3 September 2018
Dynamic liquefaction: a mass movement that can sink ships
On 18 May 2005, a mid-size bulk cargo ship, the Hui Long, suddenly developed a 15-degree list towards the port side whilst transiting the waters off Sumatra. The ship, which was 158 m long and 23 m wide, was carrying fluorspar in two of its four holds. At the time that the list started to develop, the ship was sailing in a moderate sea, with south-westerly winds blowing at force 5. The ship was rolling on the swell by about 10 degrees to each side of the vertical.
The ship reportedly started to list at approximately 15: 35 on 18 May. The crew responded by trying to right the vessel by flooding tanks on the starboard side. This was unsuccessful, and by 16:02 the list had worsened to 40 degrees to port, at which point the Master decided to abandon the vessel. All crew were successfully rescued, but the ship was lost the following day despite attempts to salvage it.
This is one of many known examples in which bulk carriers have been lost in apparently benign conditions. The events above are described in an article published a couple of years ago (Munro and Mohajerani 2016) that describes case studies in which bulk carriers have been lost due to dynamic liquefaction (and associated processes) of their bulk cargoes. Last week, Susan Gourvenec of the University of Southampton published a nice article in The Conversation that explored this phenomenon of dynamic liquefaction of bulk cargoes, and the resultant loss of the ship. As she notes at the start of her article:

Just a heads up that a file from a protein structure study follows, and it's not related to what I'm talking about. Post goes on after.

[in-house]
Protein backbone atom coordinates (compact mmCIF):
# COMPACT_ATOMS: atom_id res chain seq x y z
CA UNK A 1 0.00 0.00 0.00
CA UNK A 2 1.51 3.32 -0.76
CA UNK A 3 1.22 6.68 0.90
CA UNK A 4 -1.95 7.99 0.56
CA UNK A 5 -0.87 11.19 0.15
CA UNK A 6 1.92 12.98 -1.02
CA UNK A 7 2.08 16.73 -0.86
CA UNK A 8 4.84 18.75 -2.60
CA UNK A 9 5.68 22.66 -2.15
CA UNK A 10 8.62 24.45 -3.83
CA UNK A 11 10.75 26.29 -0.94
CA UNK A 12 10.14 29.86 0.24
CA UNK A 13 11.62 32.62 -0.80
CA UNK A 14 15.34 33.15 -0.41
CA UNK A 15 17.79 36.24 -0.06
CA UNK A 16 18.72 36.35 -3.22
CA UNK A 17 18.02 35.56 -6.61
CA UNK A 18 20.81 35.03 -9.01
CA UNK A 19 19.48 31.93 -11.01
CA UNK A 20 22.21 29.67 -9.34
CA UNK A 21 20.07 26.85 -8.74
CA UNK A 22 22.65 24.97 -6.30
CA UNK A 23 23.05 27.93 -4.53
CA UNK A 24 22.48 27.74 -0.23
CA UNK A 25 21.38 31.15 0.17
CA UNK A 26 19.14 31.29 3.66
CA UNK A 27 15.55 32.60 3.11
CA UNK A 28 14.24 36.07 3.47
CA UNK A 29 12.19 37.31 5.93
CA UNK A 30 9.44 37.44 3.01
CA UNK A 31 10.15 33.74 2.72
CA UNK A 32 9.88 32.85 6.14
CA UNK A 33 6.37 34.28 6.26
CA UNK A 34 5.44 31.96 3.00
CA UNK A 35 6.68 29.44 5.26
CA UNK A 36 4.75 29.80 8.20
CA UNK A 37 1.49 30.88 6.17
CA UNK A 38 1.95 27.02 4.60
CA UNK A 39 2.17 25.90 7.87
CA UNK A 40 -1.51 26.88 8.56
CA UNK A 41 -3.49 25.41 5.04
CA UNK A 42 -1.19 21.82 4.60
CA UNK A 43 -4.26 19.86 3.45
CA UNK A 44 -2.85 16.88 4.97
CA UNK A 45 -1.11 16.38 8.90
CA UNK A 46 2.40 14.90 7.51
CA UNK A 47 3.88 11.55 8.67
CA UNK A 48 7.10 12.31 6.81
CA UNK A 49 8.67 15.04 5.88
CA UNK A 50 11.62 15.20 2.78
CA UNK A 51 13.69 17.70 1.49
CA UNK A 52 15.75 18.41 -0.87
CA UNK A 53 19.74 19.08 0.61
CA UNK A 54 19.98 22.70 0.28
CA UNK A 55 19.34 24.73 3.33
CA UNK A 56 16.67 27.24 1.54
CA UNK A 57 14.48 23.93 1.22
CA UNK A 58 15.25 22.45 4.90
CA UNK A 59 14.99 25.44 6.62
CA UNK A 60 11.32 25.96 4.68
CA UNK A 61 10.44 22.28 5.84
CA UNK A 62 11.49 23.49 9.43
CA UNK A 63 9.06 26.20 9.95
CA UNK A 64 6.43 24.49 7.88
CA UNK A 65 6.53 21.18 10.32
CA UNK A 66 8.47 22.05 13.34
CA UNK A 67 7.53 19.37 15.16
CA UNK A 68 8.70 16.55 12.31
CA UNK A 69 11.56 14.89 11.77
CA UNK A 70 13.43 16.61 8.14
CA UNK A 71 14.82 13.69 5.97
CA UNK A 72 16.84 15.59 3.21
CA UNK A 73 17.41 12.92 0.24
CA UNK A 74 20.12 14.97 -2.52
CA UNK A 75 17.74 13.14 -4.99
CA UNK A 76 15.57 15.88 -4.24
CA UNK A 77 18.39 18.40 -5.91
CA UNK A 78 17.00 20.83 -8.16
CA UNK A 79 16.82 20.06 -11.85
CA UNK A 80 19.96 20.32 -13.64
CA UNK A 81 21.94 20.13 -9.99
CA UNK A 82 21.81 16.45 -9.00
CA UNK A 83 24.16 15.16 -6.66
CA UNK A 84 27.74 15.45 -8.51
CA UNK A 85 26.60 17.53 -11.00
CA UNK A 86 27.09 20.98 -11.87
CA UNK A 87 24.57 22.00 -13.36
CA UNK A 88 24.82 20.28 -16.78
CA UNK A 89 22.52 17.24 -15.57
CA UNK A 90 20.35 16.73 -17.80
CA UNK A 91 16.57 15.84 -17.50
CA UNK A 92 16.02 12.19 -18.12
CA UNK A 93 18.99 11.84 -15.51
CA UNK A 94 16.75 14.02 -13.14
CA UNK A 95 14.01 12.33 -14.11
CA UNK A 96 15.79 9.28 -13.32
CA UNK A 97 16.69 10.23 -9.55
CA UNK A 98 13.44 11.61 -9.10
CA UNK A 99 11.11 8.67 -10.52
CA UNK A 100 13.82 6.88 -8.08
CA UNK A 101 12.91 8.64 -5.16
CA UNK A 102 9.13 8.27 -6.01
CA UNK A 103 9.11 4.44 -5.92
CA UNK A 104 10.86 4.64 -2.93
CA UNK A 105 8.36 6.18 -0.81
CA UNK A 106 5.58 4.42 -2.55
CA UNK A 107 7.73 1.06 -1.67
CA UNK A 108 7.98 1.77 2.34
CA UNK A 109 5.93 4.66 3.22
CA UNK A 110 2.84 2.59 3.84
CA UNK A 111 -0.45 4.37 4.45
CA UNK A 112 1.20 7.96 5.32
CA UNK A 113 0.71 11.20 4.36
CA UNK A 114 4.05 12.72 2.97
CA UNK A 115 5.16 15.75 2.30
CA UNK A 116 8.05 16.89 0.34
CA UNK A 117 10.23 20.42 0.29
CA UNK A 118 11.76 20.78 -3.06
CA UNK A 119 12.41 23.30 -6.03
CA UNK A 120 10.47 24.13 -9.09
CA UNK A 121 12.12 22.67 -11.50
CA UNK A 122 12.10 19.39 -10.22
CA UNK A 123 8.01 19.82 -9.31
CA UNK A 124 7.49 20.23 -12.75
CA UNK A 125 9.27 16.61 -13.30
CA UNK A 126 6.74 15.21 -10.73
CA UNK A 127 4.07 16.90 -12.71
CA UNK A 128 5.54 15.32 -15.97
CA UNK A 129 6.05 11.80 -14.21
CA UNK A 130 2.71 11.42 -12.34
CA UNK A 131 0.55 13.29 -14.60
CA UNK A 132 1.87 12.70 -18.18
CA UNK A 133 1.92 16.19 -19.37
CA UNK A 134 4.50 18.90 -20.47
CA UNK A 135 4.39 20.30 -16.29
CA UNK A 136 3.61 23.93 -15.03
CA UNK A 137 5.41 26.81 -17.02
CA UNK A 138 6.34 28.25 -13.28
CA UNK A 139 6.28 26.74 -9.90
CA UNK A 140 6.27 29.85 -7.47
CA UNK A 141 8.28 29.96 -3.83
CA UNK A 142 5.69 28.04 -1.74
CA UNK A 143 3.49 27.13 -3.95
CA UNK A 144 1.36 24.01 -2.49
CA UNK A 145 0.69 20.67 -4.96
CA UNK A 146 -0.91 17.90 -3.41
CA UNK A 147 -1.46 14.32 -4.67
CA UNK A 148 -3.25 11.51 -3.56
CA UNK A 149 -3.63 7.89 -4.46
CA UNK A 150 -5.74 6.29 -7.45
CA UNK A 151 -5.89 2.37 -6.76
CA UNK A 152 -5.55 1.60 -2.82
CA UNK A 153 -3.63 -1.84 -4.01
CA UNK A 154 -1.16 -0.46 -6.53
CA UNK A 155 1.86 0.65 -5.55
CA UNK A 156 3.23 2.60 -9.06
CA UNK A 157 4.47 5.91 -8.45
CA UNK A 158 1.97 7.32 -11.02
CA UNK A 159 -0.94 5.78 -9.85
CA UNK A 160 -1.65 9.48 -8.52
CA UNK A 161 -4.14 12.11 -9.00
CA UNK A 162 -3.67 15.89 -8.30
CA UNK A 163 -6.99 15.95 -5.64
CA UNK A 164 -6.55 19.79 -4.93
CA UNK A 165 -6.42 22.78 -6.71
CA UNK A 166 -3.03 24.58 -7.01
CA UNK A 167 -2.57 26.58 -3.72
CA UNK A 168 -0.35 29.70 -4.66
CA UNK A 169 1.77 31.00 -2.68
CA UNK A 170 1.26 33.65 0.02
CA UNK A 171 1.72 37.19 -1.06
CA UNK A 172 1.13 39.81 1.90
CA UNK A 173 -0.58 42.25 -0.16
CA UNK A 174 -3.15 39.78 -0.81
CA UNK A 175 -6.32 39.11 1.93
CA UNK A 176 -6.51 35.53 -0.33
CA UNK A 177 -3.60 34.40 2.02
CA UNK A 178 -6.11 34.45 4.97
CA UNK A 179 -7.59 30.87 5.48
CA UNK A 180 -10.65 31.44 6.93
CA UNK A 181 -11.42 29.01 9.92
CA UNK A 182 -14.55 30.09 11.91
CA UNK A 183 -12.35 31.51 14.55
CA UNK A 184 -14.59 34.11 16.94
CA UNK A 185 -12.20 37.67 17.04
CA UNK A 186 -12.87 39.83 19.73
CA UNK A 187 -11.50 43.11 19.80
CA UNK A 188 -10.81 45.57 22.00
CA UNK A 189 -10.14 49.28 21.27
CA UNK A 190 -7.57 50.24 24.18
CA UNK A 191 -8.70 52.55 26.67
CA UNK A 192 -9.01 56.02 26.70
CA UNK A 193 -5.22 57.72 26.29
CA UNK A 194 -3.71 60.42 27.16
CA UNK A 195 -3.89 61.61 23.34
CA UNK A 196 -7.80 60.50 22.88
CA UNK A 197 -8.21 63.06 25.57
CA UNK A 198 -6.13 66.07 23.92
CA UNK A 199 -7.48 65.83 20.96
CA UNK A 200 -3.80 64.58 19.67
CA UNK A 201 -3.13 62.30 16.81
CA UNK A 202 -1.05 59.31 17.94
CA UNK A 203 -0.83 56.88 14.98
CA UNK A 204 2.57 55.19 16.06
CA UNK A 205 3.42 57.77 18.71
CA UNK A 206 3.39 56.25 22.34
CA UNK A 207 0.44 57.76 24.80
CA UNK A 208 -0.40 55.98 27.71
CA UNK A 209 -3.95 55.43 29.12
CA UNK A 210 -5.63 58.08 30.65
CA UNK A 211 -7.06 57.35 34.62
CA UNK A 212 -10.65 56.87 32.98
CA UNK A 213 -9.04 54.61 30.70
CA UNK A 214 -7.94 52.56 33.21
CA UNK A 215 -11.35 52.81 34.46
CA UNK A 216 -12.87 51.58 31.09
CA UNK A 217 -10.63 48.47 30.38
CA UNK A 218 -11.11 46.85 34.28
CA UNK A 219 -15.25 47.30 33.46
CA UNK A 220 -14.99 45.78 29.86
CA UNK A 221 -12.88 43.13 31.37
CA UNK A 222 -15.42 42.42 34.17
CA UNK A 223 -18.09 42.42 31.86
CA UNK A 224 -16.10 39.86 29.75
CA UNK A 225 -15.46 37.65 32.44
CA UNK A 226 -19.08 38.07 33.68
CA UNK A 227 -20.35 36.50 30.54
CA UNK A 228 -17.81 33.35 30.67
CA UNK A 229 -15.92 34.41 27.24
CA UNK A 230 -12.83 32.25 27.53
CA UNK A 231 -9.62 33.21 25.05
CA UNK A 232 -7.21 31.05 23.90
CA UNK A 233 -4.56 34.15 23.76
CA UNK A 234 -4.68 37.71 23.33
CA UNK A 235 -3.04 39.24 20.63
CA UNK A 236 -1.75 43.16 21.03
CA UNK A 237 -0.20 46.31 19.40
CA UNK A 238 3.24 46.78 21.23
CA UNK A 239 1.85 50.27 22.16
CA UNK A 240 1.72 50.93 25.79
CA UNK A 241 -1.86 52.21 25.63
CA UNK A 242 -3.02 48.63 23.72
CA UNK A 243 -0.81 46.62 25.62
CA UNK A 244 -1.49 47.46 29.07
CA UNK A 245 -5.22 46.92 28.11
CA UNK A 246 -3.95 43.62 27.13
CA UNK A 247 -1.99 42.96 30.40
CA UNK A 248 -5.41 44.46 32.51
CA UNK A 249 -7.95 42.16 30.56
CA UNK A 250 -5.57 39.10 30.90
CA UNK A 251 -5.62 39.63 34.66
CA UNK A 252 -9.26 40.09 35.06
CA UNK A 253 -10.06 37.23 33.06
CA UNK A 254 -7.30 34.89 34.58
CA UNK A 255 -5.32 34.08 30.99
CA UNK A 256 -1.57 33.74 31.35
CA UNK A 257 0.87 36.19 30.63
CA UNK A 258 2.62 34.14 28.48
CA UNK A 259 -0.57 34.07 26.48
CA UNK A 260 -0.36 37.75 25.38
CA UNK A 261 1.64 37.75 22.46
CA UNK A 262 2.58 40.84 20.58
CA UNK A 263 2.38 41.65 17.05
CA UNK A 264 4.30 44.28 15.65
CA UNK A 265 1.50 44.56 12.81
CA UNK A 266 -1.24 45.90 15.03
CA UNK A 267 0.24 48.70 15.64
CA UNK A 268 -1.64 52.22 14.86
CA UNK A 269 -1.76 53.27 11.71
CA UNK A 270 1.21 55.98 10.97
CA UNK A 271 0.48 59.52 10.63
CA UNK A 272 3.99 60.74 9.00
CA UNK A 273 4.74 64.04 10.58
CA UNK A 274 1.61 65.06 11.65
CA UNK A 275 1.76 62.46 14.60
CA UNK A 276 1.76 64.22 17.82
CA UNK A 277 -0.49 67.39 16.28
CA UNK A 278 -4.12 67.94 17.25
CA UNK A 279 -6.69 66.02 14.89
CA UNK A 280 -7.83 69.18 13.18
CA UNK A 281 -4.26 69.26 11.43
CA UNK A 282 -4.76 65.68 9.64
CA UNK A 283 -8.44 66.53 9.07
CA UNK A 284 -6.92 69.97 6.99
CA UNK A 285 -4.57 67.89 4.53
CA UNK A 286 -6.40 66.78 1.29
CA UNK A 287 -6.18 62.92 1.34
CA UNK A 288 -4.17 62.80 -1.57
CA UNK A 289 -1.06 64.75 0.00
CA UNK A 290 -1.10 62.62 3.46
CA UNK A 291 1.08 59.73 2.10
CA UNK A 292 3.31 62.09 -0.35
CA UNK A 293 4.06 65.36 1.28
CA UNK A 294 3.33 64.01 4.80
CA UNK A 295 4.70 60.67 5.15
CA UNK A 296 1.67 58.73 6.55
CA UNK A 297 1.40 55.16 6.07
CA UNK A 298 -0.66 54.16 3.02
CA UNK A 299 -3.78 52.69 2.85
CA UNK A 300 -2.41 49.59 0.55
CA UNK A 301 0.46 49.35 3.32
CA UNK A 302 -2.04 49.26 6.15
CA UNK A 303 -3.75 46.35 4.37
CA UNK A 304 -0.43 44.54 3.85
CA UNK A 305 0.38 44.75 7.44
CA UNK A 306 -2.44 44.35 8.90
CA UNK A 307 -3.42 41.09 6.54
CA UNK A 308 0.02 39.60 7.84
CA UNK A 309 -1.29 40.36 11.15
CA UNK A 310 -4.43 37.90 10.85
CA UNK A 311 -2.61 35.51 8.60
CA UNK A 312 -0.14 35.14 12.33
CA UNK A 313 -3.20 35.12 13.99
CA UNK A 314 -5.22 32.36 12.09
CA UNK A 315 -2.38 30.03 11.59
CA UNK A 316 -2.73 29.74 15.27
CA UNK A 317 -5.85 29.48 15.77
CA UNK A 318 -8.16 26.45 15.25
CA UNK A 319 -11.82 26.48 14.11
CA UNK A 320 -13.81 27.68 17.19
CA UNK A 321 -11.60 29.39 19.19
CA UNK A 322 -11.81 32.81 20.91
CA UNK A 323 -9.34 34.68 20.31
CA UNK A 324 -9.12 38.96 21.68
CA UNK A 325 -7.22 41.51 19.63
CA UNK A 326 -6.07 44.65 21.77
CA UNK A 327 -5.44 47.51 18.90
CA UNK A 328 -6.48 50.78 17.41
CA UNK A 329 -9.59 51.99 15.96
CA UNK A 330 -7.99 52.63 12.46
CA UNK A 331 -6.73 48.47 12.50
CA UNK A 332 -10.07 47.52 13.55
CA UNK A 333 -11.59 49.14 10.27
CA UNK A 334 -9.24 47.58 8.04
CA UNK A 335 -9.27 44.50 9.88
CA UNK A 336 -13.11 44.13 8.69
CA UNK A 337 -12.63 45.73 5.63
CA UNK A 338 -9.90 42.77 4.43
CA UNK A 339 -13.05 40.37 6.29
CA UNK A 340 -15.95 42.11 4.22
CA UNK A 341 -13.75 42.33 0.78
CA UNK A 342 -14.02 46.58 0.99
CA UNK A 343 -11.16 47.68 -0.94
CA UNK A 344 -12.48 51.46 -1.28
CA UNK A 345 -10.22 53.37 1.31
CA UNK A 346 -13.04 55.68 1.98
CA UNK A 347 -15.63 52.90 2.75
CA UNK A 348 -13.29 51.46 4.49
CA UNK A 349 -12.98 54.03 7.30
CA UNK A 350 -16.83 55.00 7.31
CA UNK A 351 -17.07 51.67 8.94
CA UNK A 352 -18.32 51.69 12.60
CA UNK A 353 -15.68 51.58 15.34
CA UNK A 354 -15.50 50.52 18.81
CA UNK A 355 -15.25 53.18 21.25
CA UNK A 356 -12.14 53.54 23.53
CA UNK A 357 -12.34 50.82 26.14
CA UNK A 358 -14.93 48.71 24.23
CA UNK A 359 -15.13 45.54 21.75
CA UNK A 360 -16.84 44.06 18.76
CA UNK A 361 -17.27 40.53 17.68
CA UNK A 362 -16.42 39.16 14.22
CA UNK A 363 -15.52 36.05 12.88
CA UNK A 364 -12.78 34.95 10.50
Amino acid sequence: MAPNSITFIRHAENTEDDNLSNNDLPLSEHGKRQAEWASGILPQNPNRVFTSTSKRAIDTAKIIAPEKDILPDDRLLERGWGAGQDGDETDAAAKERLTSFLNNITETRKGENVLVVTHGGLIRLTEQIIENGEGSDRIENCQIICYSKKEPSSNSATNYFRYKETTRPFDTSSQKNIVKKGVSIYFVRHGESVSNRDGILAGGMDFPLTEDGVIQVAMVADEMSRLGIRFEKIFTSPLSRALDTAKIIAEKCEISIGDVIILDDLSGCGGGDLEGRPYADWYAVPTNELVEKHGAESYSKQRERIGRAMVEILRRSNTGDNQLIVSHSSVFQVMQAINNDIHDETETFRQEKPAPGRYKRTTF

“Think of a dangerous cargo and toxic waste or explosives might come to mind. But granular cargoes such as crushed ore and mineral sands are responsible for the loss of numerous ships every year. On average, ten “solid bulk cargo” carriers have been lost at sea each year for the last decade.”
This dynamic liquefaction phenomenon is the same as the behaviour that we observe in geotechnical materials during earthquakes. Many significant landslides have been associated with this process, such as the multiple failures of loess during large seismic events in central China. Munro and Mohajerani (2016) describe the aftermath of another liquefaction event, on the bulk carrier Padang Hawk, in 1999. Fortunately in this case the ship was saved. The images taken of the cargo after liquefaction occurred nicely illustrate the problem:-
In each case, the motion and/or vibration of the ship has induced dynamic liquefaction, just as we see in slopes in susceptible materials when they are subjected to seismic accelerations. Once liquefaction has occurred the cargo starts to move with the rolling of the ship, potentially exacerbating the rolling motion, and creating a feedback loop that allows the situation to worsen. The cargo can drain whilst located on one side of the ship, inducing a permanent list. Once this has happened it is hard to correct the problem whilst at sea.
Sadly, it seems that our understanding of dynamic liquefaction is not being translated across the disciplines to improve safety in ships. Susan Gourvenec explores why ships continue to be lost through this process:-
“The International Maritime Organisation has codes governing how much moisture is allowed in solid bulk cargo in order to prevent liquefaction. So why does it still happen?
The technical answer is that the existing guidance on stowing and shipping solid bulk cargoes is too simplistic. Liquefaction potential depends not just on how much moisture is in a bulk cargo but also other material characteristics, such as the particle size distribution, the ratio of the volume of solid particles to water and the relative density of the cargo, as well as the method of loading and the motions of the vessel during the voyage.
The production and transport of new materials, such as bauxite, and increased processing of traditional ores before they are transported, means more cargo is being carried whose material behaviour is not well understood. This increases the risk of cargo liquefaction.”
It is not obvious that landslide processes can sink large ships, but this is indeed the case.